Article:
The start of the 2018 season on March 29th in Tampa Bay will be without #15 Dustin Pedroia.
This will be the first opening day since 2006, where Pedroia is not even on the active roster. Without his gold glove-play of the week defense and battling every single AB, where do they turn to in his absence?
Last season it wasn’t that he was injury prone, but more along the lines of bad luck prone.
Eduardo Nunez instantly became a fan favorite and quickly got a thumbs up from media pundits, being one of the best trade deadline acquisitions in recent memory. In just 38 games for the Sox, Nunez batted .308 with 8 HRs and 27 RBIs. Despite embracing Fenway Park as his home ballpark, this offseason is his last chance to get a big contract.
With the Red Sox’s other needs and him wanting to be a full time starter period, a reunion doesn’t seem likely.
Brock Holt in 2017 had his most difficult season, professionally and personally. His season was brought to a halt in April after having just 15 plate appearances. The diagnosis was vertigo. He remained on the shelf for 3 months trying to work his way back from something that has cut short other player’s careers. Even when Brock Star came back, he not the same player that Red Sox fans are used to. He was 26 for 125 in the 2nd half, hitting .208 with just 6 doubles and 6 RBIs. Even with no Pedroia, it’s no sure thing he makes the opening day roster.
Deven Marrero, previously seen in spurts of 2015 & 2016, made the best of his expanded playing time this past season. His defense helped stem the tide of the early season woes that was the Red Sox’s defense at 3rd base.
He is best utilized as a utility guy. When he connects for homeruns, they’re not cheap Alex Cora ones that barely fall in to front row of outfield seats. His home runs make you think Wily Mo Pena got a hold of one. His most memorable game was against Detroit, where he blasted two home runs.
Tzu-Wei Lin was a no name middling prospect when he was called up from Double A, not even making a stop at Pawtucket along the way. This kid is just knowledgeable.
The way he runs the bases, making defensive plays, lays the bunt down. Lin is flat out a fun player to watch. If he were a free agent, a number of teams (NL especially) would vie for his services.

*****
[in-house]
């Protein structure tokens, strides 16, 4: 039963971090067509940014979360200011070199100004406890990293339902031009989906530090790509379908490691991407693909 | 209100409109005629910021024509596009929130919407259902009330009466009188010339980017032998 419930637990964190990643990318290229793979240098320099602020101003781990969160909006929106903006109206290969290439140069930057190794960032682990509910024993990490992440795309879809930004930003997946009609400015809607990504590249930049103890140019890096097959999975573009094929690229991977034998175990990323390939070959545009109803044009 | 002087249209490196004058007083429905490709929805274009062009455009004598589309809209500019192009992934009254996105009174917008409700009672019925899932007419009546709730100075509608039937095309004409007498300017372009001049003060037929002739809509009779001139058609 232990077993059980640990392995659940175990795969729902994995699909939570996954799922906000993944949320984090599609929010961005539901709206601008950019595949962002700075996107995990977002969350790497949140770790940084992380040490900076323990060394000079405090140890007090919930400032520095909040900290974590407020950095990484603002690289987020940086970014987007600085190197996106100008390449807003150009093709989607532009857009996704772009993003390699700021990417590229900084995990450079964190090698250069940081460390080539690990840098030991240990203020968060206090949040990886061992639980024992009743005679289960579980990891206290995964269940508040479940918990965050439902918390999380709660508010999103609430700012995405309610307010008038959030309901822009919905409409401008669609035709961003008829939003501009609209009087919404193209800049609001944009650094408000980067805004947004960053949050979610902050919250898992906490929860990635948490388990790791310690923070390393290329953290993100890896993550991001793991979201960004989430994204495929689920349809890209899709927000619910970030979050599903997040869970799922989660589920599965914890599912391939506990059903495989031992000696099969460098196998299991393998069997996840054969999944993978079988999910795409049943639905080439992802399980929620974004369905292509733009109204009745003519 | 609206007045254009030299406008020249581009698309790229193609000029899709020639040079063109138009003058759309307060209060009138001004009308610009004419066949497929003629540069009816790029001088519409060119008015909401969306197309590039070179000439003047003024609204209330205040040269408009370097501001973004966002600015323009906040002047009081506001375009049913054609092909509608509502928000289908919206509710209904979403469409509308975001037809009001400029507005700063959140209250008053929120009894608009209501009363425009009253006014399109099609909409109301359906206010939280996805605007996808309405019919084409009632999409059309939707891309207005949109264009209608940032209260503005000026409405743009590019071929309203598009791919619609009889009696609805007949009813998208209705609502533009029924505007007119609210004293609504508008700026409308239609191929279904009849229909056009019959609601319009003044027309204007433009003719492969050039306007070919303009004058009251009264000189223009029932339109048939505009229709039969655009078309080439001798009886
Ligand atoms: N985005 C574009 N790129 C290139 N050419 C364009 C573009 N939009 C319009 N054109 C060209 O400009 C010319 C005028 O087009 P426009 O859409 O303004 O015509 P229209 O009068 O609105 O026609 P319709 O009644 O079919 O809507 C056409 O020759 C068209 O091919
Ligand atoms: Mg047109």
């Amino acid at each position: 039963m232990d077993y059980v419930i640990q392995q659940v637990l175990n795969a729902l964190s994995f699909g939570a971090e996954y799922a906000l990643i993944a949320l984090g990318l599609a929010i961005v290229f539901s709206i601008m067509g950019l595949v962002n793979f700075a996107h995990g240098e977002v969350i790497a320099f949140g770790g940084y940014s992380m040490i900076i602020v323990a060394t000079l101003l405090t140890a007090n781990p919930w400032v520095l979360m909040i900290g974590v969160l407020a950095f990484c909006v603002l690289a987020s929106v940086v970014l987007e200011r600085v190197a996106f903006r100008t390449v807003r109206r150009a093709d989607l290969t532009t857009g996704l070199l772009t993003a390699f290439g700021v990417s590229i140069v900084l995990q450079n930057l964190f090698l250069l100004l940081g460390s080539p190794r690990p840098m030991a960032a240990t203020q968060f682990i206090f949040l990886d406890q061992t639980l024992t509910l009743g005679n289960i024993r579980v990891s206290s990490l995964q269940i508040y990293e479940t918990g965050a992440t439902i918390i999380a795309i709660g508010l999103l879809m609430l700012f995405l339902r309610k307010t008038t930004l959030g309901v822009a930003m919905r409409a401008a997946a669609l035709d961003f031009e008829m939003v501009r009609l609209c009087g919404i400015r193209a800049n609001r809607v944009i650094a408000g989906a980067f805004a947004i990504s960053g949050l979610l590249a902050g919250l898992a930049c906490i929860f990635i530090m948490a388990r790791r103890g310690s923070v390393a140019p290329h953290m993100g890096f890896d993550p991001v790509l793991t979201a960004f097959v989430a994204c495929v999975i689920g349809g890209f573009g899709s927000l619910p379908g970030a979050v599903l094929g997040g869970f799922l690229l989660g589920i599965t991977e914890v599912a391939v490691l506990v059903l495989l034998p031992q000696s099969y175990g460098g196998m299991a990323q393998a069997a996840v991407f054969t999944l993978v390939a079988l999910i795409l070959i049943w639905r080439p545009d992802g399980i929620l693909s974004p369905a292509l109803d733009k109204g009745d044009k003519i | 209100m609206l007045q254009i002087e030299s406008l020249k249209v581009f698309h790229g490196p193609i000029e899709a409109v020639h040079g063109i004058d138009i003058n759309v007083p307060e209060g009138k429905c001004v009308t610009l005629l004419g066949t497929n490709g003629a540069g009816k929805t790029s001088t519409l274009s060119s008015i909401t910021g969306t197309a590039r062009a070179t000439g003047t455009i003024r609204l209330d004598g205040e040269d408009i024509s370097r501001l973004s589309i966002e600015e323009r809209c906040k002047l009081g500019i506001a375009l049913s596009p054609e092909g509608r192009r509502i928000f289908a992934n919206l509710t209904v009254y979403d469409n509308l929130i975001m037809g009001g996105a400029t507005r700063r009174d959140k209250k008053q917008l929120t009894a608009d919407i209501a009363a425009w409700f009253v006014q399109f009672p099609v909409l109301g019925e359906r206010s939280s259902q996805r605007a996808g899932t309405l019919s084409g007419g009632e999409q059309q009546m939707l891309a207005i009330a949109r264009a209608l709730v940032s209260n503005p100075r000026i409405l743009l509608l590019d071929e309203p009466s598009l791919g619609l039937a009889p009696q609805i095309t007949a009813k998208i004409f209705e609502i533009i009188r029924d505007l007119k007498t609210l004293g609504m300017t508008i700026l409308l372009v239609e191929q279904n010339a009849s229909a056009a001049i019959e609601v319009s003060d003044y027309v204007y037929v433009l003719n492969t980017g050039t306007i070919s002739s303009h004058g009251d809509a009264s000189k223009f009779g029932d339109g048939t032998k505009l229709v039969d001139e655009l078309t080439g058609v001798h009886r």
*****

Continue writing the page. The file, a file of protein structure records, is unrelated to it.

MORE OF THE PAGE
In his limited platoon time with Marrero, before Nunez & Devers arrived, he batted .268 in 25 games with the Sox.
Marco Hernandez is highly regarded in the Red Sox organization. Dombrowski has even brought up that teams have asked about the availability of acquiring Hernandez in trade talks. In 61 games the past 2 seasons with the big club, he has batted .284.
Marco’s defense wasn’t well represented at the start of the season when he was asked to play 3rd base. Hernandez is best utilized at 2nd base and looks most comfortable doing so.
The Red Sox have signed 2nd baseman Esteban Quiroz to a minor league deal with an invite to spring training.
In the Mexican Summer League, the 25 year old had hit .293 with 11 home runs and a .428 OBP. His power has been on his side thus far. The last 3 seasons he has put up OPS of .846, astounding .971 and .916.
He might initially start the year off in Portland, or even Pawtucket. Despite any starting place, he will be an interesting option for the front office to keep an eye on.
In recent days, one player that is starting to make his way into Red Sox hot stove chatter is Ian Kinsler. Just the fact that he’s a former Tiger who was acquired by Dombrowski, makes it plausible that it might have traction.
There are roadblocks with his $11 million salary and his no trade list, but good chance he’d waive that to leave the rebuilding Tigers. For the best bang with your buck among these options, you go with Kinsler.
Though he batted just .232 this past season, Kinsler still slugged 22 home runs, which now puts him only 16 HRs away from reaching the 250 milestone.
Kinsler’s defense is also highly rated, as he won a Gold Glove in 2016, and was one of the finalists with Pedroia this past year.
Even when Pedroia comes back, you can still use Kinsler to platoon and provide a veteran boost. He is capable of filling in at either of the corners if need be.
The Red Sox do not lack for options, but it will be interesting to see how Dave Dombrowski handles this position during Pedroia’s absence.